The saga begins at Vito Corleone’s daughter, Connie’s (Talia Shire), wedding. On this day, it is a Sicilian custom for the godfather to grant a personal favor to anyone who requests one. A mortician named Bonasera seeks justice for his daughter’s sexual assault. A baker named Nazorine is fearful of his son-in-law, Enzo’s, deportation and asks the don to intervene. Vito’s godson and singer, Johnny Fontane, needs help convincing a bitter Hollywood producer to cast him in an upcoming movie. Don Vito’s power and influence in each of these requests is far-reaching and absolute. After rejecting Corleone’s request and rebuking Tom Hagen to his face the studio executive wakes next to his prized horse’s severed head. Determined to unseat the great Italian crime boss, a drug mogul named Sollozzo conspires with the Tattaglia crime family to assassinate Don Corleone. Michael devises a plot to save his father that involves killing Sollozzo and a corrupt police captain named McCluskey (Sterling Hayden). Michael escapes to Sicily in the ensuing chaos while Sonny and the Corleone caporegime go to war with the other New York crime families. When things finally blow over, Michael returns as a changed man. The once charming and unassuming college graduate is drawn further into the family business and its never-ending cycle of treachery, betrayal, and violence.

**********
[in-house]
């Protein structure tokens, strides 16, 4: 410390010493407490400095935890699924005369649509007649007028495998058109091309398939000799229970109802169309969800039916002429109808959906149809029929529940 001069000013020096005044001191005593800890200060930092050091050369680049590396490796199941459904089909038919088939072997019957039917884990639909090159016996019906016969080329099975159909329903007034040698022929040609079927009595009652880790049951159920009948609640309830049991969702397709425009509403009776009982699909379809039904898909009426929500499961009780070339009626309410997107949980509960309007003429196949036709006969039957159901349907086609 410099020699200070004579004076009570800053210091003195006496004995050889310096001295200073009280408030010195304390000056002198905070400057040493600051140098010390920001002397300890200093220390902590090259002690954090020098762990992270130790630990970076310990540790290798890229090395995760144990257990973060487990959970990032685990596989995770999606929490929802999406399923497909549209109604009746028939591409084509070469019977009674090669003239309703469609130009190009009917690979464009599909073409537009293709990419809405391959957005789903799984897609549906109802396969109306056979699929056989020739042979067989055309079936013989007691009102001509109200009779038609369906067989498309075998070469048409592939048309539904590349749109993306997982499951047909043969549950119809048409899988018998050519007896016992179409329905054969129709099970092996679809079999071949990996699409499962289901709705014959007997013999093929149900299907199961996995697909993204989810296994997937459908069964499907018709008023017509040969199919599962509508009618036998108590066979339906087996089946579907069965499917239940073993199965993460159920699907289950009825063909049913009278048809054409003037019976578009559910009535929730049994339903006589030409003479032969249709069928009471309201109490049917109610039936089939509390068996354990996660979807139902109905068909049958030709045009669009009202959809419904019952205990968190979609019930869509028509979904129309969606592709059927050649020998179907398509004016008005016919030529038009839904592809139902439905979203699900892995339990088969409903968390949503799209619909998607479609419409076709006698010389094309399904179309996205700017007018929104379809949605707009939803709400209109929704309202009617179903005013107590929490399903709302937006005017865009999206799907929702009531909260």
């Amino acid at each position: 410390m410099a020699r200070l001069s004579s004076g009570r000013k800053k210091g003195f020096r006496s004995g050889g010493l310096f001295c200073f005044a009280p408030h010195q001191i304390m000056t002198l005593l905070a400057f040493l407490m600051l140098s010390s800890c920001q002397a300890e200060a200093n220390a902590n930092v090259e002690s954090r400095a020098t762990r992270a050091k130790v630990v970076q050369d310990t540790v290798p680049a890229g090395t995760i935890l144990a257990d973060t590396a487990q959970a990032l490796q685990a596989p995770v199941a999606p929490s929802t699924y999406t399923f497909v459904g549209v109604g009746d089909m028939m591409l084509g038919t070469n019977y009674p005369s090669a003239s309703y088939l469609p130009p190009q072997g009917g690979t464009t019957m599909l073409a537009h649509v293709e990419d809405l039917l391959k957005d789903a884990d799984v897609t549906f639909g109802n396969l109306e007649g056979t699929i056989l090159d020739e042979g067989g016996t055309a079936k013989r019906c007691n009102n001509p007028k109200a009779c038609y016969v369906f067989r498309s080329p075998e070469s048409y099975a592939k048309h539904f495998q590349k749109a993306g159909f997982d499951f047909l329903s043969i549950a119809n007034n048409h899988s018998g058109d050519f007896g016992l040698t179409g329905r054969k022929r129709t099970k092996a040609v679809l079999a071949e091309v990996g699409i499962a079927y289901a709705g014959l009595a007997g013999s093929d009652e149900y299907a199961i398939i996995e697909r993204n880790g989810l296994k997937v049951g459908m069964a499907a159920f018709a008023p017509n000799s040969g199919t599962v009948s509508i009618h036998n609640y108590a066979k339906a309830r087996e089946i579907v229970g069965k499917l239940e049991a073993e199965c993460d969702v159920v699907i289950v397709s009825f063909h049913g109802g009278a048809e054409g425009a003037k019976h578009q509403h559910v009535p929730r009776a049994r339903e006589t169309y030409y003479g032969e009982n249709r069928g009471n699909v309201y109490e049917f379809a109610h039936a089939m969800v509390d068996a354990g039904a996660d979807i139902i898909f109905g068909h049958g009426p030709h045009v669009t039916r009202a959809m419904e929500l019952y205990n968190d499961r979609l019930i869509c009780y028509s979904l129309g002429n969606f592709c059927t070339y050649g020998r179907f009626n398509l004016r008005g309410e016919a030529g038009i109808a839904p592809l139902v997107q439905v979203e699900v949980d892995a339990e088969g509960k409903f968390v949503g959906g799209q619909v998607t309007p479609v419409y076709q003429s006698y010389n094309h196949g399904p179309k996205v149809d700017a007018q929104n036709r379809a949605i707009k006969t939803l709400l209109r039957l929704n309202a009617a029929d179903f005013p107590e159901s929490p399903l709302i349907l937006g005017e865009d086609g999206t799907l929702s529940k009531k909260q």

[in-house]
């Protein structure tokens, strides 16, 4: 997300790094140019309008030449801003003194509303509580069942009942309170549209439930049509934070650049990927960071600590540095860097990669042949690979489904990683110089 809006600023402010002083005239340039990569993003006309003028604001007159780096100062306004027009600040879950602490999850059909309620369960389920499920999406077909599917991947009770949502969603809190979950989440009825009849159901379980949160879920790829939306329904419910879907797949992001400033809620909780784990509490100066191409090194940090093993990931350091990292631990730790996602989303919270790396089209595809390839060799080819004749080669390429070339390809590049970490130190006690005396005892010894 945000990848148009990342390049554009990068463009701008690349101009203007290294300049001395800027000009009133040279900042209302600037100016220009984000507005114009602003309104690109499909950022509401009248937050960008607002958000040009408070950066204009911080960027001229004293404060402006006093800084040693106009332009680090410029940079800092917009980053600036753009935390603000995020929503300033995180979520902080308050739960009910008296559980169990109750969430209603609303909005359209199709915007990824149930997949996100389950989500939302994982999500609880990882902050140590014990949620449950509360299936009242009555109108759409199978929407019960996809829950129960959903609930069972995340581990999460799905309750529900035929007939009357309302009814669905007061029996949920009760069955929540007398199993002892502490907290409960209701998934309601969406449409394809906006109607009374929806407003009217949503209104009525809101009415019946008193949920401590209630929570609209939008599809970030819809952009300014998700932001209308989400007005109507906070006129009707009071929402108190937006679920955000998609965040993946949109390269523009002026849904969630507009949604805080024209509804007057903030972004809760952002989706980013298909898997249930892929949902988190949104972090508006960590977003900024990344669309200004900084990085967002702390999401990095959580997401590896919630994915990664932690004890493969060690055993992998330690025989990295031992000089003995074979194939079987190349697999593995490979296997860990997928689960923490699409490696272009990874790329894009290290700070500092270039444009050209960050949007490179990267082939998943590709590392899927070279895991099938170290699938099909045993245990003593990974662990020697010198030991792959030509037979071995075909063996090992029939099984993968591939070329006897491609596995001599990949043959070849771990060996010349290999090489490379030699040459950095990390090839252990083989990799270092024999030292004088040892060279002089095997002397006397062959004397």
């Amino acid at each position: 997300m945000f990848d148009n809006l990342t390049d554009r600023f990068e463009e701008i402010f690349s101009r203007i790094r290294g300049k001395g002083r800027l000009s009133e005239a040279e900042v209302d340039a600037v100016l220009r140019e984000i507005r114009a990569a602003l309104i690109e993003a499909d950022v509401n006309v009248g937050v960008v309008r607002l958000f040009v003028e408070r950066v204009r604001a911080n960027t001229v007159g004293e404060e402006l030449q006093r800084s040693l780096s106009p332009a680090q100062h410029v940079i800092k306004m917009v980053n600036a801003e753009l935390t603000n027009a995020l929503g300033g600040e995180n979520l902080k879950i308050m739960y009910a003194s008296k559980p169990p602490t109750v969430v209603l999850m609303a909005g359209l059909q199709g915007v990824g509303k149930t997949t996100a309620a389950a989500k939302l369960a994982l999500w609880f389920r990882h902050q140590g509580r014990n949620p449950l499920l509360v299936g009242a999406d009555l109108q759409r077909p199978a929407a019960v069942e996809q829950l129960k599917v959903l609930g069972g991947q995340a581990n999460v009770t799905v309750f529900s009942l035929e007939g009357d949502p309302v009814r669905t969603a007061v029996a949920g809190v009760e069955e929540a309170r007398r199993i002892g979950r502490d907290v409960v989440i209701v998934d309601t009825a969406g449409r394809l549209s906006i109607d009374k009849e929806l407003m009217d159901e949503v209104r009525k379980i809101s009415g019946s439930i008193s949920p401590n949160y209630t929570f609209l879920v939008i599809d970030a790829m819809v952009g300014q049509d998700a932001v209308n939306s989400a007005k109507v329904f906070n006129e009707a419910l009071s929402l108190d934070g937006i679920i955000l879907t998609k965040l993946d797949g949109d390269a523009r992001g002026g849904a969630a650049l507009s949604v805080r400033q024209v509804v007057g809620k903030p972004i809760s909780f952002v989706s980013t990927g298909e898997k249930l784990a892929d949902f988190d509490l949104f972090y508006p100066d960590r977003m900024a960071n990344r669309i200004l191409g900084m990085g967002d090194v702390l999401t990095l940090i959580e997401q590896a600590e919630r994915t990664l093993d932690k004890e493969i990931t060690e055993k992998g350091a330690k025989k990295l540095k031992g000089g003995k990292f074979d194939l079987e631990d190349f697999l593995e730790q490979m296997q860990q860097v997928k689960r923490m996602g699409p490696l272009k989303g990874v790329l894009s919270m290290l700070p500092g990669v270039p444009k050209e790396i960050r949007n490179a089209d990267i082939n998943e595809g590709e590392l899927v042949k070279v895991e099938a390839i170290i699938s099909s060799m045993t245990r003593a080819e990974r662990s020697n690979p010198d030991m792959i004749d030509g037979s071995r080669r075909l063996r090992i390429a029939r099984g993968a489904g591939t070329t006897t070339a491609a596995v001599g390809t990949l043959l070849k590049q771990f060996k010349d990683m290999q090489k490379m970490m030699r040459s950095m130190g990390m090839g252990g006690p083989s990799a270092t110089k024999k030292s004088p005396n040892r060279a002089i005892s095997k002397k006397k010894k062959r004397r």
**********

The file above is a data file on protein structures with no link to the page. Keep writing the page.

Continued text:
Directed by a then-unknown and, at times, unconventional Italian American filmmaker, Francis Ford Coppola, this film would go on to define an entire genre of film. The Godfather would also change the way studio executives produce movies. It also overcame tremendous odds and conventional industry wisdom before becoming both a cinematic classic and the standard all organised crime movies are compared. At the time of The Godfather’s release in 1972, Coppola and Brando were approaching persona non grata status in Hollywood. Legendary actors including Al Pacino, Robert Duval, James Caan, and Diane Keaton were still relatively unknown. Coppola was in a slump, having delivered a string of flops. He was in desperate need of both money and commercial success. Brando’s rise as leading man was meteoric during the late forties and fifties but had fizzled out over the next decade. By 1970 the great Marlon Brando was considered a Hollywood has-been who was difficult to work with and not a box-office draw anymore. Nevertheless, Coppola intended to cast Brando as Don Vito Corleone and a little-known theatre actor named Al Pacino as Vito’s youngest son, Michael. The eccentric 32-year-old director fought these and many other battles with studio execs throughout the shoot. Under daily threat of being fired, Coppola clashed with Paramount Pictures on everything from the script to the film’s setting. While producers desired a more cost-effective 1970s, Coppola wanted a more compelling 1940s to casting decisions. When reflecting on The Godfather production, Coppola said, “It was just the most frightening and depressing experience I think I’ve ever had.”